A Text Messaging Intervention for Dietary Behaviors for People Receiving Maintenance Hemodialysis: A Feasibility Study of KIDNEYTEXT

Jessica Dawson, Katrina L. Campbell, Jonathan C. Craig, Allison Tong, Armando Teixeira-Pinto, Mark A. Brown, Kirsten Howard, Martin Howell, Rabia Khalid, Kamal Sud, Aravinda Thiagalingam, Clara K. Chow, Vincent W. Lee

Research output: Contribution to journalArticlepeer-review

4 Citations (Scopus)

Abstract

Rationale & Objective: An important component of hemodialysis management involves delivery of complex dietary recommendations. The aim of this study was to determine the feasibility of a mobile phone text-message intervention to improve dietary behavior in people undergoing hemodialysis. Study Design: Six-month randomized feasibility study. Setting & Participants: Patients receiving maintenance hemodialysis across 2 health districts in Sydney, Australia. Interventions: Participants randomized to the intervention received 3 text messages per week in addition to standard dietary care for 6 months. The usual care group received standard dietary care. Outcomes: The primary outcomes were feasibility measured using recruitment and retention rates, acceptability of the intervention, and adherence to dietary recommendations. Secondary exploratory outcomes included information on certain clinical parameters related to dietary management of patients receiving maintenance hemodialysis. Results: 130 people were recruited; 48% of eligible patients (130 of 272) consented to participate, and 88% (115 of 130) completed the study. Semistructured interviews evaluating acceptability identified 5 themes: clear and comprehensive, engaging with consistent and relevant content, maintaining attention with timely reminders, sustaining interest through ongoing care, and generic messages inadequate to prompt dietary change. There was no difference in adherence to dietary recommendations across treatment groups (odds ratio, 1.21 [95% CI, 0.55-2.72]; P = 0.6). Secondary exploratory analyses suggested reductions in dietary intake of single nutrients (potassium, phosphorus, sodium, protein), interdialytic weight gain, and phosphate binder use among intervention participants compared with participants assigned to standard care. Limitations: Our feasibility study was of short duration. Adherence was based on self-reported data. Generalizability to populations receiving maintenance hemodialysis outside of an urban, Australian setting is unknown. Conclusions: A simple mobile phone text-messaging intervention was feasible and acceptable to patients. Further investigation of the impact on patient-reported and clinical outcomes is warranted. Funding: Funding for the study was provided by a Sydney Medical School Foundation Grant and the Centre for Transplant and Renal Research at Westmead Hospital. Trial Registration: Registered at Australian New Zealand Clinical Trials Registry with study number ACTRN12617001084370.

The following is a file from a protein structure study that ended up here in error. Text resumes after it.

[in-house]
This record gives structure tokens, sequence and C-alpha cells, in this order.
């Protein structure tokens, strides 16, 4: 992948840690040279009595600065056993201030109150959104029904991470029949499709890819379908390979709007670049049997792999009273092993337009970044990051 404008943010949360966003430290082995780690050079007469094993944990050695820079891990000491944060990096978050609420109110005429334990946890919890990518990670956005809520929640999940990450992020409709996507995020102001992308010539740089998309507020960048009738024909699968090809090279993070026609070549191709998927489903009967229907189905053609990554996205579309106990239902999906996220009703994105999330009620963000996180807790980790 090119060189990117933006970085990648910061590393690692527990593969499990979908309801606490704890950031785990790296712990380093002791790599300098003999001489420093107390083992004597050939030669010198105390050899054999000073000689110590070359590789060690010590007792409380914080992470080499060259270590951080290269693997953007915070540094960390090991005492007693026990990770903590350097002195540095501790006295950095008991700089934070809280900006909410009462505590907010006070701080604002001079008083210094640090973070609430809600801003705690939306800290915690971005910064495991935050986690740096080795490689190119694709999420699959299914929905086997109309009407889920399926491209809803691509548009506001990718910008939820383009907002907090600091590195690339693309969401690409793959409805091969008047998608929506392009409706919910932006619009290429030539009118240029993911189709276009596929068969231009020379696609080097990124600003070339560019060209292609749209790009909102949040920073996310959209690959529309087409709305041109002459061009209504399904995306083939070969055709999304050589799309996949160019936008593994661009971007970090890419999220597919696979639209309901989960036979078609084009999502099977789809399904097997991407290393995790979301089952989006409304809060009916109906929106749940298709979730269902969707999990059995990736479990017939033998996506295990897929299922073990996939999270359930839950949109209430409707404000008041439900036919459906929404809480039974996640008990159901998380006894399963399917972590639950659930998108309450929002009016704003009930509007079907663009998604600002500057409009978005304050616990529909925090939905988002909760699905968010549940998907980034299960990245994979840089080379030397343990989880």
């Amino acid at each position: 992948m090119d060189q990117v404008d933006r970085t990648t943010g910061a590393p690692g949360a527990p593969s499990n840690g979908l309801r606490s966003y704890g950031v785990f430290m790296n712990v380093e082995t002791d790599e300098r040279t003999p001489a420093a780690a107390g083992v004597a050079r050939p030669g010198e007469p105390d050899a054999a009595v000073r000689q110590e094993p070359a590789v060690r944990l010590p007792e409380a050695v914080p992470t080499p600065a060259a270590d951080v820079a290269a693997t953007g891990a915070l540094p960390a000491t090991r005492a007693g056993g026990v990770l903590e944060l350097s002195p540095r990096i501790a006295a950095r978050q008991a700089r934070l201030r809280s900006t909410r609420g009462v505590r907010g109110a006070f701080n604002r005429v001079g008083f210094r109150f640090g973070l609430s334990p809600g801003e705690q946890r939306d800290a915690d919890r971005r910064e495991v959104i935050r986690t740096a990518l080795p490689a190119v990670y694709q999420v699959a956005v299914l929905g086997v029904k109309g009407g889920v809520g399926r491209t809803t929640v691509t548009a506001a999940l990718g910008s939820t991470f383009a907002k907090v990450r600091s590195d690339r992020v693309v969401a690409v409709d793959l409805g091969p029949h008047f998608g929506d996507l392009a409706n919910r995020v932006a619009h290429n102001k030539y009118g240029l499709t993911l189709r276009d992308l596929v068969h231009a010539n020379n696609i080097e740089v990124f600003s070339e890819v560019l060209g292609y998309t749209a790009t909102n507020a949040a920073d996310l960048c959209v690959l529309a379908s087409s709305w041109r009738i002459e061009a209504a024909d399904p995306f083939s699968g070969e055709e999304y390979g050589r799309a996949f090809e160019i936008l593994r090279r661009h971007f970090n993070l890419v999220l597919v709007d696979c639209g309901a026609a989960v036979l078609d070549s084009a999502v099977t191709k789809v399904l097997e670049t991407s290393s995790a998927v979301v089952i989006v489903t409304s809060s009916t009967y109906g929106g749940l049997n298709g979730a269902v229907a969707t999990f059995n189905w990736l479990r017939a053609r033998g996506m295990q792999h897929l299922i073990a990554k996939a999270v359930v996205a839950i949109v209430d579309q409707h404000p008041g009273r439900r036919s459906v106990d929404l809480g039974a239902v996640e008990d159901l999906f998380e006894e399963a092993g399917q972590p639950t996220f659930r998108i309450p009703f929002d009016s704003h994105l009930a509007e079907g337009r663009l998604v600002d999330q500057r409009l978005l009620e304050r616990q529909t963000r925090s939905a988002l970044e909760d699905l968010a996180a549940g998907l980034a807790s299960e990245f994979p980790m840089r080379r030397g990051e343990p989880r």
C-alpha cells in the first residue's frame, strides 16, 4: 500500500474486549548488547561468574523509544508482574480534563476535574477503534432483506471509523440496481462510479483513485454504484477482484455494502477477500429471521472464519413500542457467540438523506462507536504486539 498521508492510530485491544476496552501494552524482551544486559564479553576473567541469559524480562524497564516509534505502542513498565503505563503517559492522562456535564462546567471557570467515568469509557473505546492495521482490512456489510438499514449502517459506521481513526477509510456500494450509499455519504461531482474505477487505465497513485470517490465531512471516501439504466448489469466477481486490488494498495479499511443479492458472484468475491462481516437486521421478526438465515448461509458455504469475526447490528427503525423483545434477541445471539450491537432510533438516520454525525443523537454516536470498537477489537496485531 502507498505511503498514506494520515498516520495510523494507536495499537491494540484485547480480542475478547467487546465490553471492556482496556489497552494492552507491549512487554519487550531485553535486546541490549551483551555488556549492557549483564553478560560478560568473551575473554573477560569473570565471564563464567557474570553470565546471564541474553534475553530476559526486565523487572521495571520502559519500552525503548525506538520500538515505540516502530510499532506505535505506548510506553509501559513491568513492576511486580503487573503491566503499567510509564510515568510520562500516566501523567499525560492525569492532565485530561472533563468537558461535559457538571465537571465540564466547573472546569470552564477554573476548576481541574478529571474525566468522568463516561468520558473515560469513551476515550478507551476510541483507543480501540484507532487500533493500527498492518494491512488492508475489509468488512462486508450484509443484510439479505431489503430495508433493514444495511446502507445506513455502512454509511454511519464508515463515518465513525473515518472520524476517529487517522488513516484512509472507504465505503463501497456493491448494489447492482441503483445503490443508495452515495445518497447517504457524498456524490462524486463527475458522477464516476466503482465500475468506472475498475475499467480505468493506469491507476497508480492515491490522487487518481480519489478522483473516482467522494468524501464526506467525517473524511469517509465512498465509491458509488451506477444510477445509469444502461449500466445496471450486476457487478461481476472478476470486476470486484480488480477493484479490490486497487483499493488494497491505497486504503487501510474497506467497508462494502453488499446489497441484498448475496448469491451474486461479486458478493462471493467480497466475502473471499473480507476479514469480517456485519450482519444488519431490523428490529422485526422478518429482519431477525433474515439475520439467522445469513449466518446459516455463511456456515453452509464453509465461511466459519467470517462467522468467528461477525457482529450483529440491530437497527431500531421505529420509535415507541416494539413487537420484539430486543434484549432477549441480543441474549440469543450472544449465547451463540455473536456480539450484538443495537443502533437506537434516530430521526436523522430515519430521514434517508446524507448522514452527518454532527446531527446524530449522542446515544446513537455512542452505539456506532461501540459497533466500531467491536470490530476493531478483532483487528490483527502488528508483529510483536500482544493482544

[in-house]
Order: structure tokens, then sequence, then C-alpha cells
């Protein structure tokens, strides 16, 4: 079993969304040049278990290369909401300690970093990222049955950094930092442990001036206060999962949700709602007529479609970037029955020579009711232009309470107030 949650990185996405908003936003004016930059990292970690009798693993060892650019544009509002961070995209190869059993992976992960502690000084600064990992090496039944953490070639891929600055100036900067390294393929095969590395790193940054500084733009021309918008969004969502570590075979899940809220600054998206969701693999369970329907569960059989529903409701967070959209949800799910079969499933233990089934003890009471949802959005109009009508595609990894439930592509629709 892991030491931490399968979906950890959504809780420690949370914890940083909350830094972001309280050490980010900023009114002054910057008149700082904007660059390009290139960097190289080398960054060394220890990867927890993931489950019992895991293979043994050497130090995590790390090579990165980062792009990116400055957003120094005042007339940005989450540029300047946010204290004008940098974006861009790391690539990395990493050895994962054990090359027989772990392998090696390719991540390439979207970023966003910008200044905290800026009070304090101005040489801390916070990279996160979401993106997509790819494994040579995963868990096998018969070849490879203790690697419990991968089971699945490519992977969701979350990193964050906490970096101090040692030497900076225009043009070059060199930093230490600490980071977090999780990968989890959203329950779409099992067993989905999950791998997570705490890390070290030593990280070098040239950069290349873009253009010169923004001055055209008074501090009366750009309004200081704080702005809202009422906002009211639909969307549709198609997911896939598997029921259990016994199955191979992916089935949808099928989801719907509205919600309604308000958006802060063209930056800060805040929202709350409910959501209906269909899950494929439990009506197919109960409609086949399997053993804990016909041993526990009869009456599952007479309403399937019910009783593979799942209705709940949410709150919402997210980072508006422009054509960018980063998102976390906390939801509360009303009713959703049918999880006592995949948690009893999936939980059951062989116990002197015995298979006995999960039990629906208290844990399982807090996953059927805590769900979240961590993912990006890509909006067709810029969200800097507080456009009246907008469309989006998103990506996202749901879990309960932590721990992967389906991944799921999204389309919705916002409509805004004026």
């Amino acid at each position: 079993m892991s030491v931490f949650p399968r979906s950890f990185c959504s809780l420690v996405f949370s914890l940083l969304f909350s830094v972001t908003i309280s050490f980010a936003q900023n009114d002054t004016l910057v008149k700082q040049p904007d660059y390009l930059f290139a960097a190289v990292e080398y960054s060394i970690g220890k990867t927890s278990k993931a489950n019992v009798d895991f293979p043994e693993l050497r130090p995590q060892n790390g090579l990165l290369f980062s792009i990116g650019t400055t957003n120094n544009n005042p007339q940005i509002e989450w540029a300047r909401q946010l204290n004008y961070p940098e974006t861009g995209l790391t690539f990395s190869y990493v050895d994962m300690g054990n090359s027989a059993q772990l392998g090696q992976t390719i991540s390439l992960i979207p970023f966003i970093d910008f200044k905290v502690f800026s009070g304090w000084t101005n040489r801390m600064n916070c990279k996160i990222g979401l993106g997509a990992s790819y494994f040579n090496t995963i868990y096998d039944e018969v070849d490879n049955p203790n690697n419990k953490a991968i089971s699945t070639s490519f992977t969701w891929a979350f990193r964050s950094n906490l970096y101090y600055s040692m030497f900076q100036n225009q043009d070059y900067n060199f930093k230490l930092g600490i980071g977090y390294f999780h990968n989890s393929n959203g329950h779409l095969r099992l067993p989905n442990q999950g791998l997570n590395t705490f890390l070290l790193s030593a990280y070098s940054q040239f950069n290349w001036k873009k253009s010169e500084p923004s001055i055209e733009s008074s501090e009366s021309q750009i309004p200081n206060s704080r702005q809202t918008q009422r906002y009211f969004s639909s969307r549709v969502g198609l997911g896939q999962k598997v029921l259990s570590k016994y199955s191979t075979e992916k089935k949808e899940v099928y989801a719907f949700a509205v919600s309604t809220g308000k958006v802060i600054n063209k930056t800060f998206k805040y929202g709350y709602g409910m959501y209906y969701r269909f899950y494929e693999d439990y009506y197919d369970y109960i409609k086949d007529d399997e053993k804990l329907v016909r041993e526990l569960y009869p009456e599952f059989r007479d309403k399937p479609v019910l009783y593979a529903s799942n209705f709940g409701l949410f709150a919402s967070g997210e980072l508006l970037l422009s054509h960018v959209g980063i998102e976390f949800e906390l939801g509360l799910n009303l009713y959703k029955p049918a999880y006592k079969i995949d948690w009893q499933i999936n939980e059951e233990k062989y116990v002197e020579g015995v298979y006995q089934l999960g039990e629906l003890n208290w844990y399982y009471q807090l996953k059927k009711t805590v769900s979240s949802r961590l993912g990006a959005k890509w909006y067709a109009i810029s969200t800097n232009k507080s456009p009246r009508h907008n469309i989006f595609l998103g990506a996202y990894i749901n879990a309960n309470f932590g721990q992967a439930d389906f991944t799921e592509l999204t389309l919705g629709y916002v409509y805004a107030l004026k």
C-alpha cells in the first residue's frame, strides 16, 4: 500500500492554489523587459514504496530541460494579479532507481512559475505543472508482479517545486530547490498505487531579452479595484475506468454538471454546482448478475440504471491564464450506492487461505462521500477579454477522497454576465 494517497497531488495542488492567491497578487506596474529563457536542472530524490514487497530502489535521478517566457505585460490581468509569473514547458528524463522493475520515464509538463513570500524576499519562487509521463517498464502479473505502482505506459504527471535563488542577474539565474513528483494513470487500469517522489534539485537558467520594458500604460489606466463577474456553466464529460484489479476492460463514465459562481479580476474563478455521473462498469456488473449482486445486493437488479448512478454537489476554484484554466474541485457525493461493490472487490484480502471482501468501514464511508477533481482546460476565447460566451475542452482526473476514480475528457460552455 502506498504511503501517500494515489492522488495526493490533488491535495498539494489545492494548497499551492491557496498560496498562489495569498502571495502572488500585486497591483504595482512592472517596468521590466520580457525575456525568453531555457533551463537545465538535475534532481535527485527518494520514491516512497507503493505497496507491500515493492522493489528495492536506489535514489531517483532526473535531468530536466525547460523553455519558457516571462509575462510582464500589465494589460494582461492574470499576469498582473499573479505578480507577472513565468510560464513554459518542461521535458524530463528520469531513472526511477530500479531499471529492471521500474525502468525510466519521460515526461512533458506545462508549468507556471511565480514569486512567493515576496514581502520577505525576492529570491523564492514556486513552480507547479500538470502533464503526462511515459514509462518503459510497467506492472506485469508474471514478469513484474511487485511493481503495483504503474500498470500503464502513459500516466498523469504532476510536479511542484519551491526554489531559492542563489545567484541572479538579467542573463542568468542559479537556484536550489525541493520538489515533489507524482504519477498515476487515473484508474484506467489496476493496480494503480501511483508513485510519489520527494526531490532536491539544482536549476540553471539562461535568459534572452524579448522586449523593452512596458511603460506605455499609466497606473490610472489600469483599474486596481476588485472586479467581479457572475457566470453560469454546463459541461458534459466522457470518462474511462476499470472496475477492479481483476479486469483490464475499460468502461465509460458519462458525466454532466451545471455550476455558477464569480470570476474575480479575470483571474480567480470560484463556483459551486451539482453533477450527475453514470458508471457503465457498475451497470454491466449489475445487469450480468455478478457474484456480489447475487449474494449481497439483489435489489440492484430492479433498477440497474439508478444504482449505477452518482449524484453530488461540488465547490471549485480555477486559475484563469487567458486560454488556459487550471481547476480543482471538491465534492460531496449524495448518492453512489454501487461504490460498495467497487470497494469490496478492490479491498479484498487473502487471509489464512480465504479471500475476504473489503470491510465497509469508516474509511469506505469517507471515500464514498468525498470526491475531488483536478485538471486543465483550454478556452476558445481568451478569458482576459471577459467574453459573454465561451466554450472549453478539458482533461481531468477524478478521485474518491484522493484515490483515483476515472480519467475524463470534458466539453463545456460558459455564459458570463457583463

Original languageEnglish
Number of pages12
JournalAmerican Journal of Kidney Diseases
Early online date7 Jan 2021
DOIs
Publication statusE-pub ahead of print - 7 Jan 2021

Keywords

  • diet
  • dietary counseling
  • dietary recommendations
  • eHealth interventions
  • end-stage renal disease (ESRD)
  • feasibility
  • fluid management
  • healthy eating
  • hemodialysis
  • mobile phone
  • Nutrition
  • randomized controlled trial (RCT)
  • technology
  • text messages

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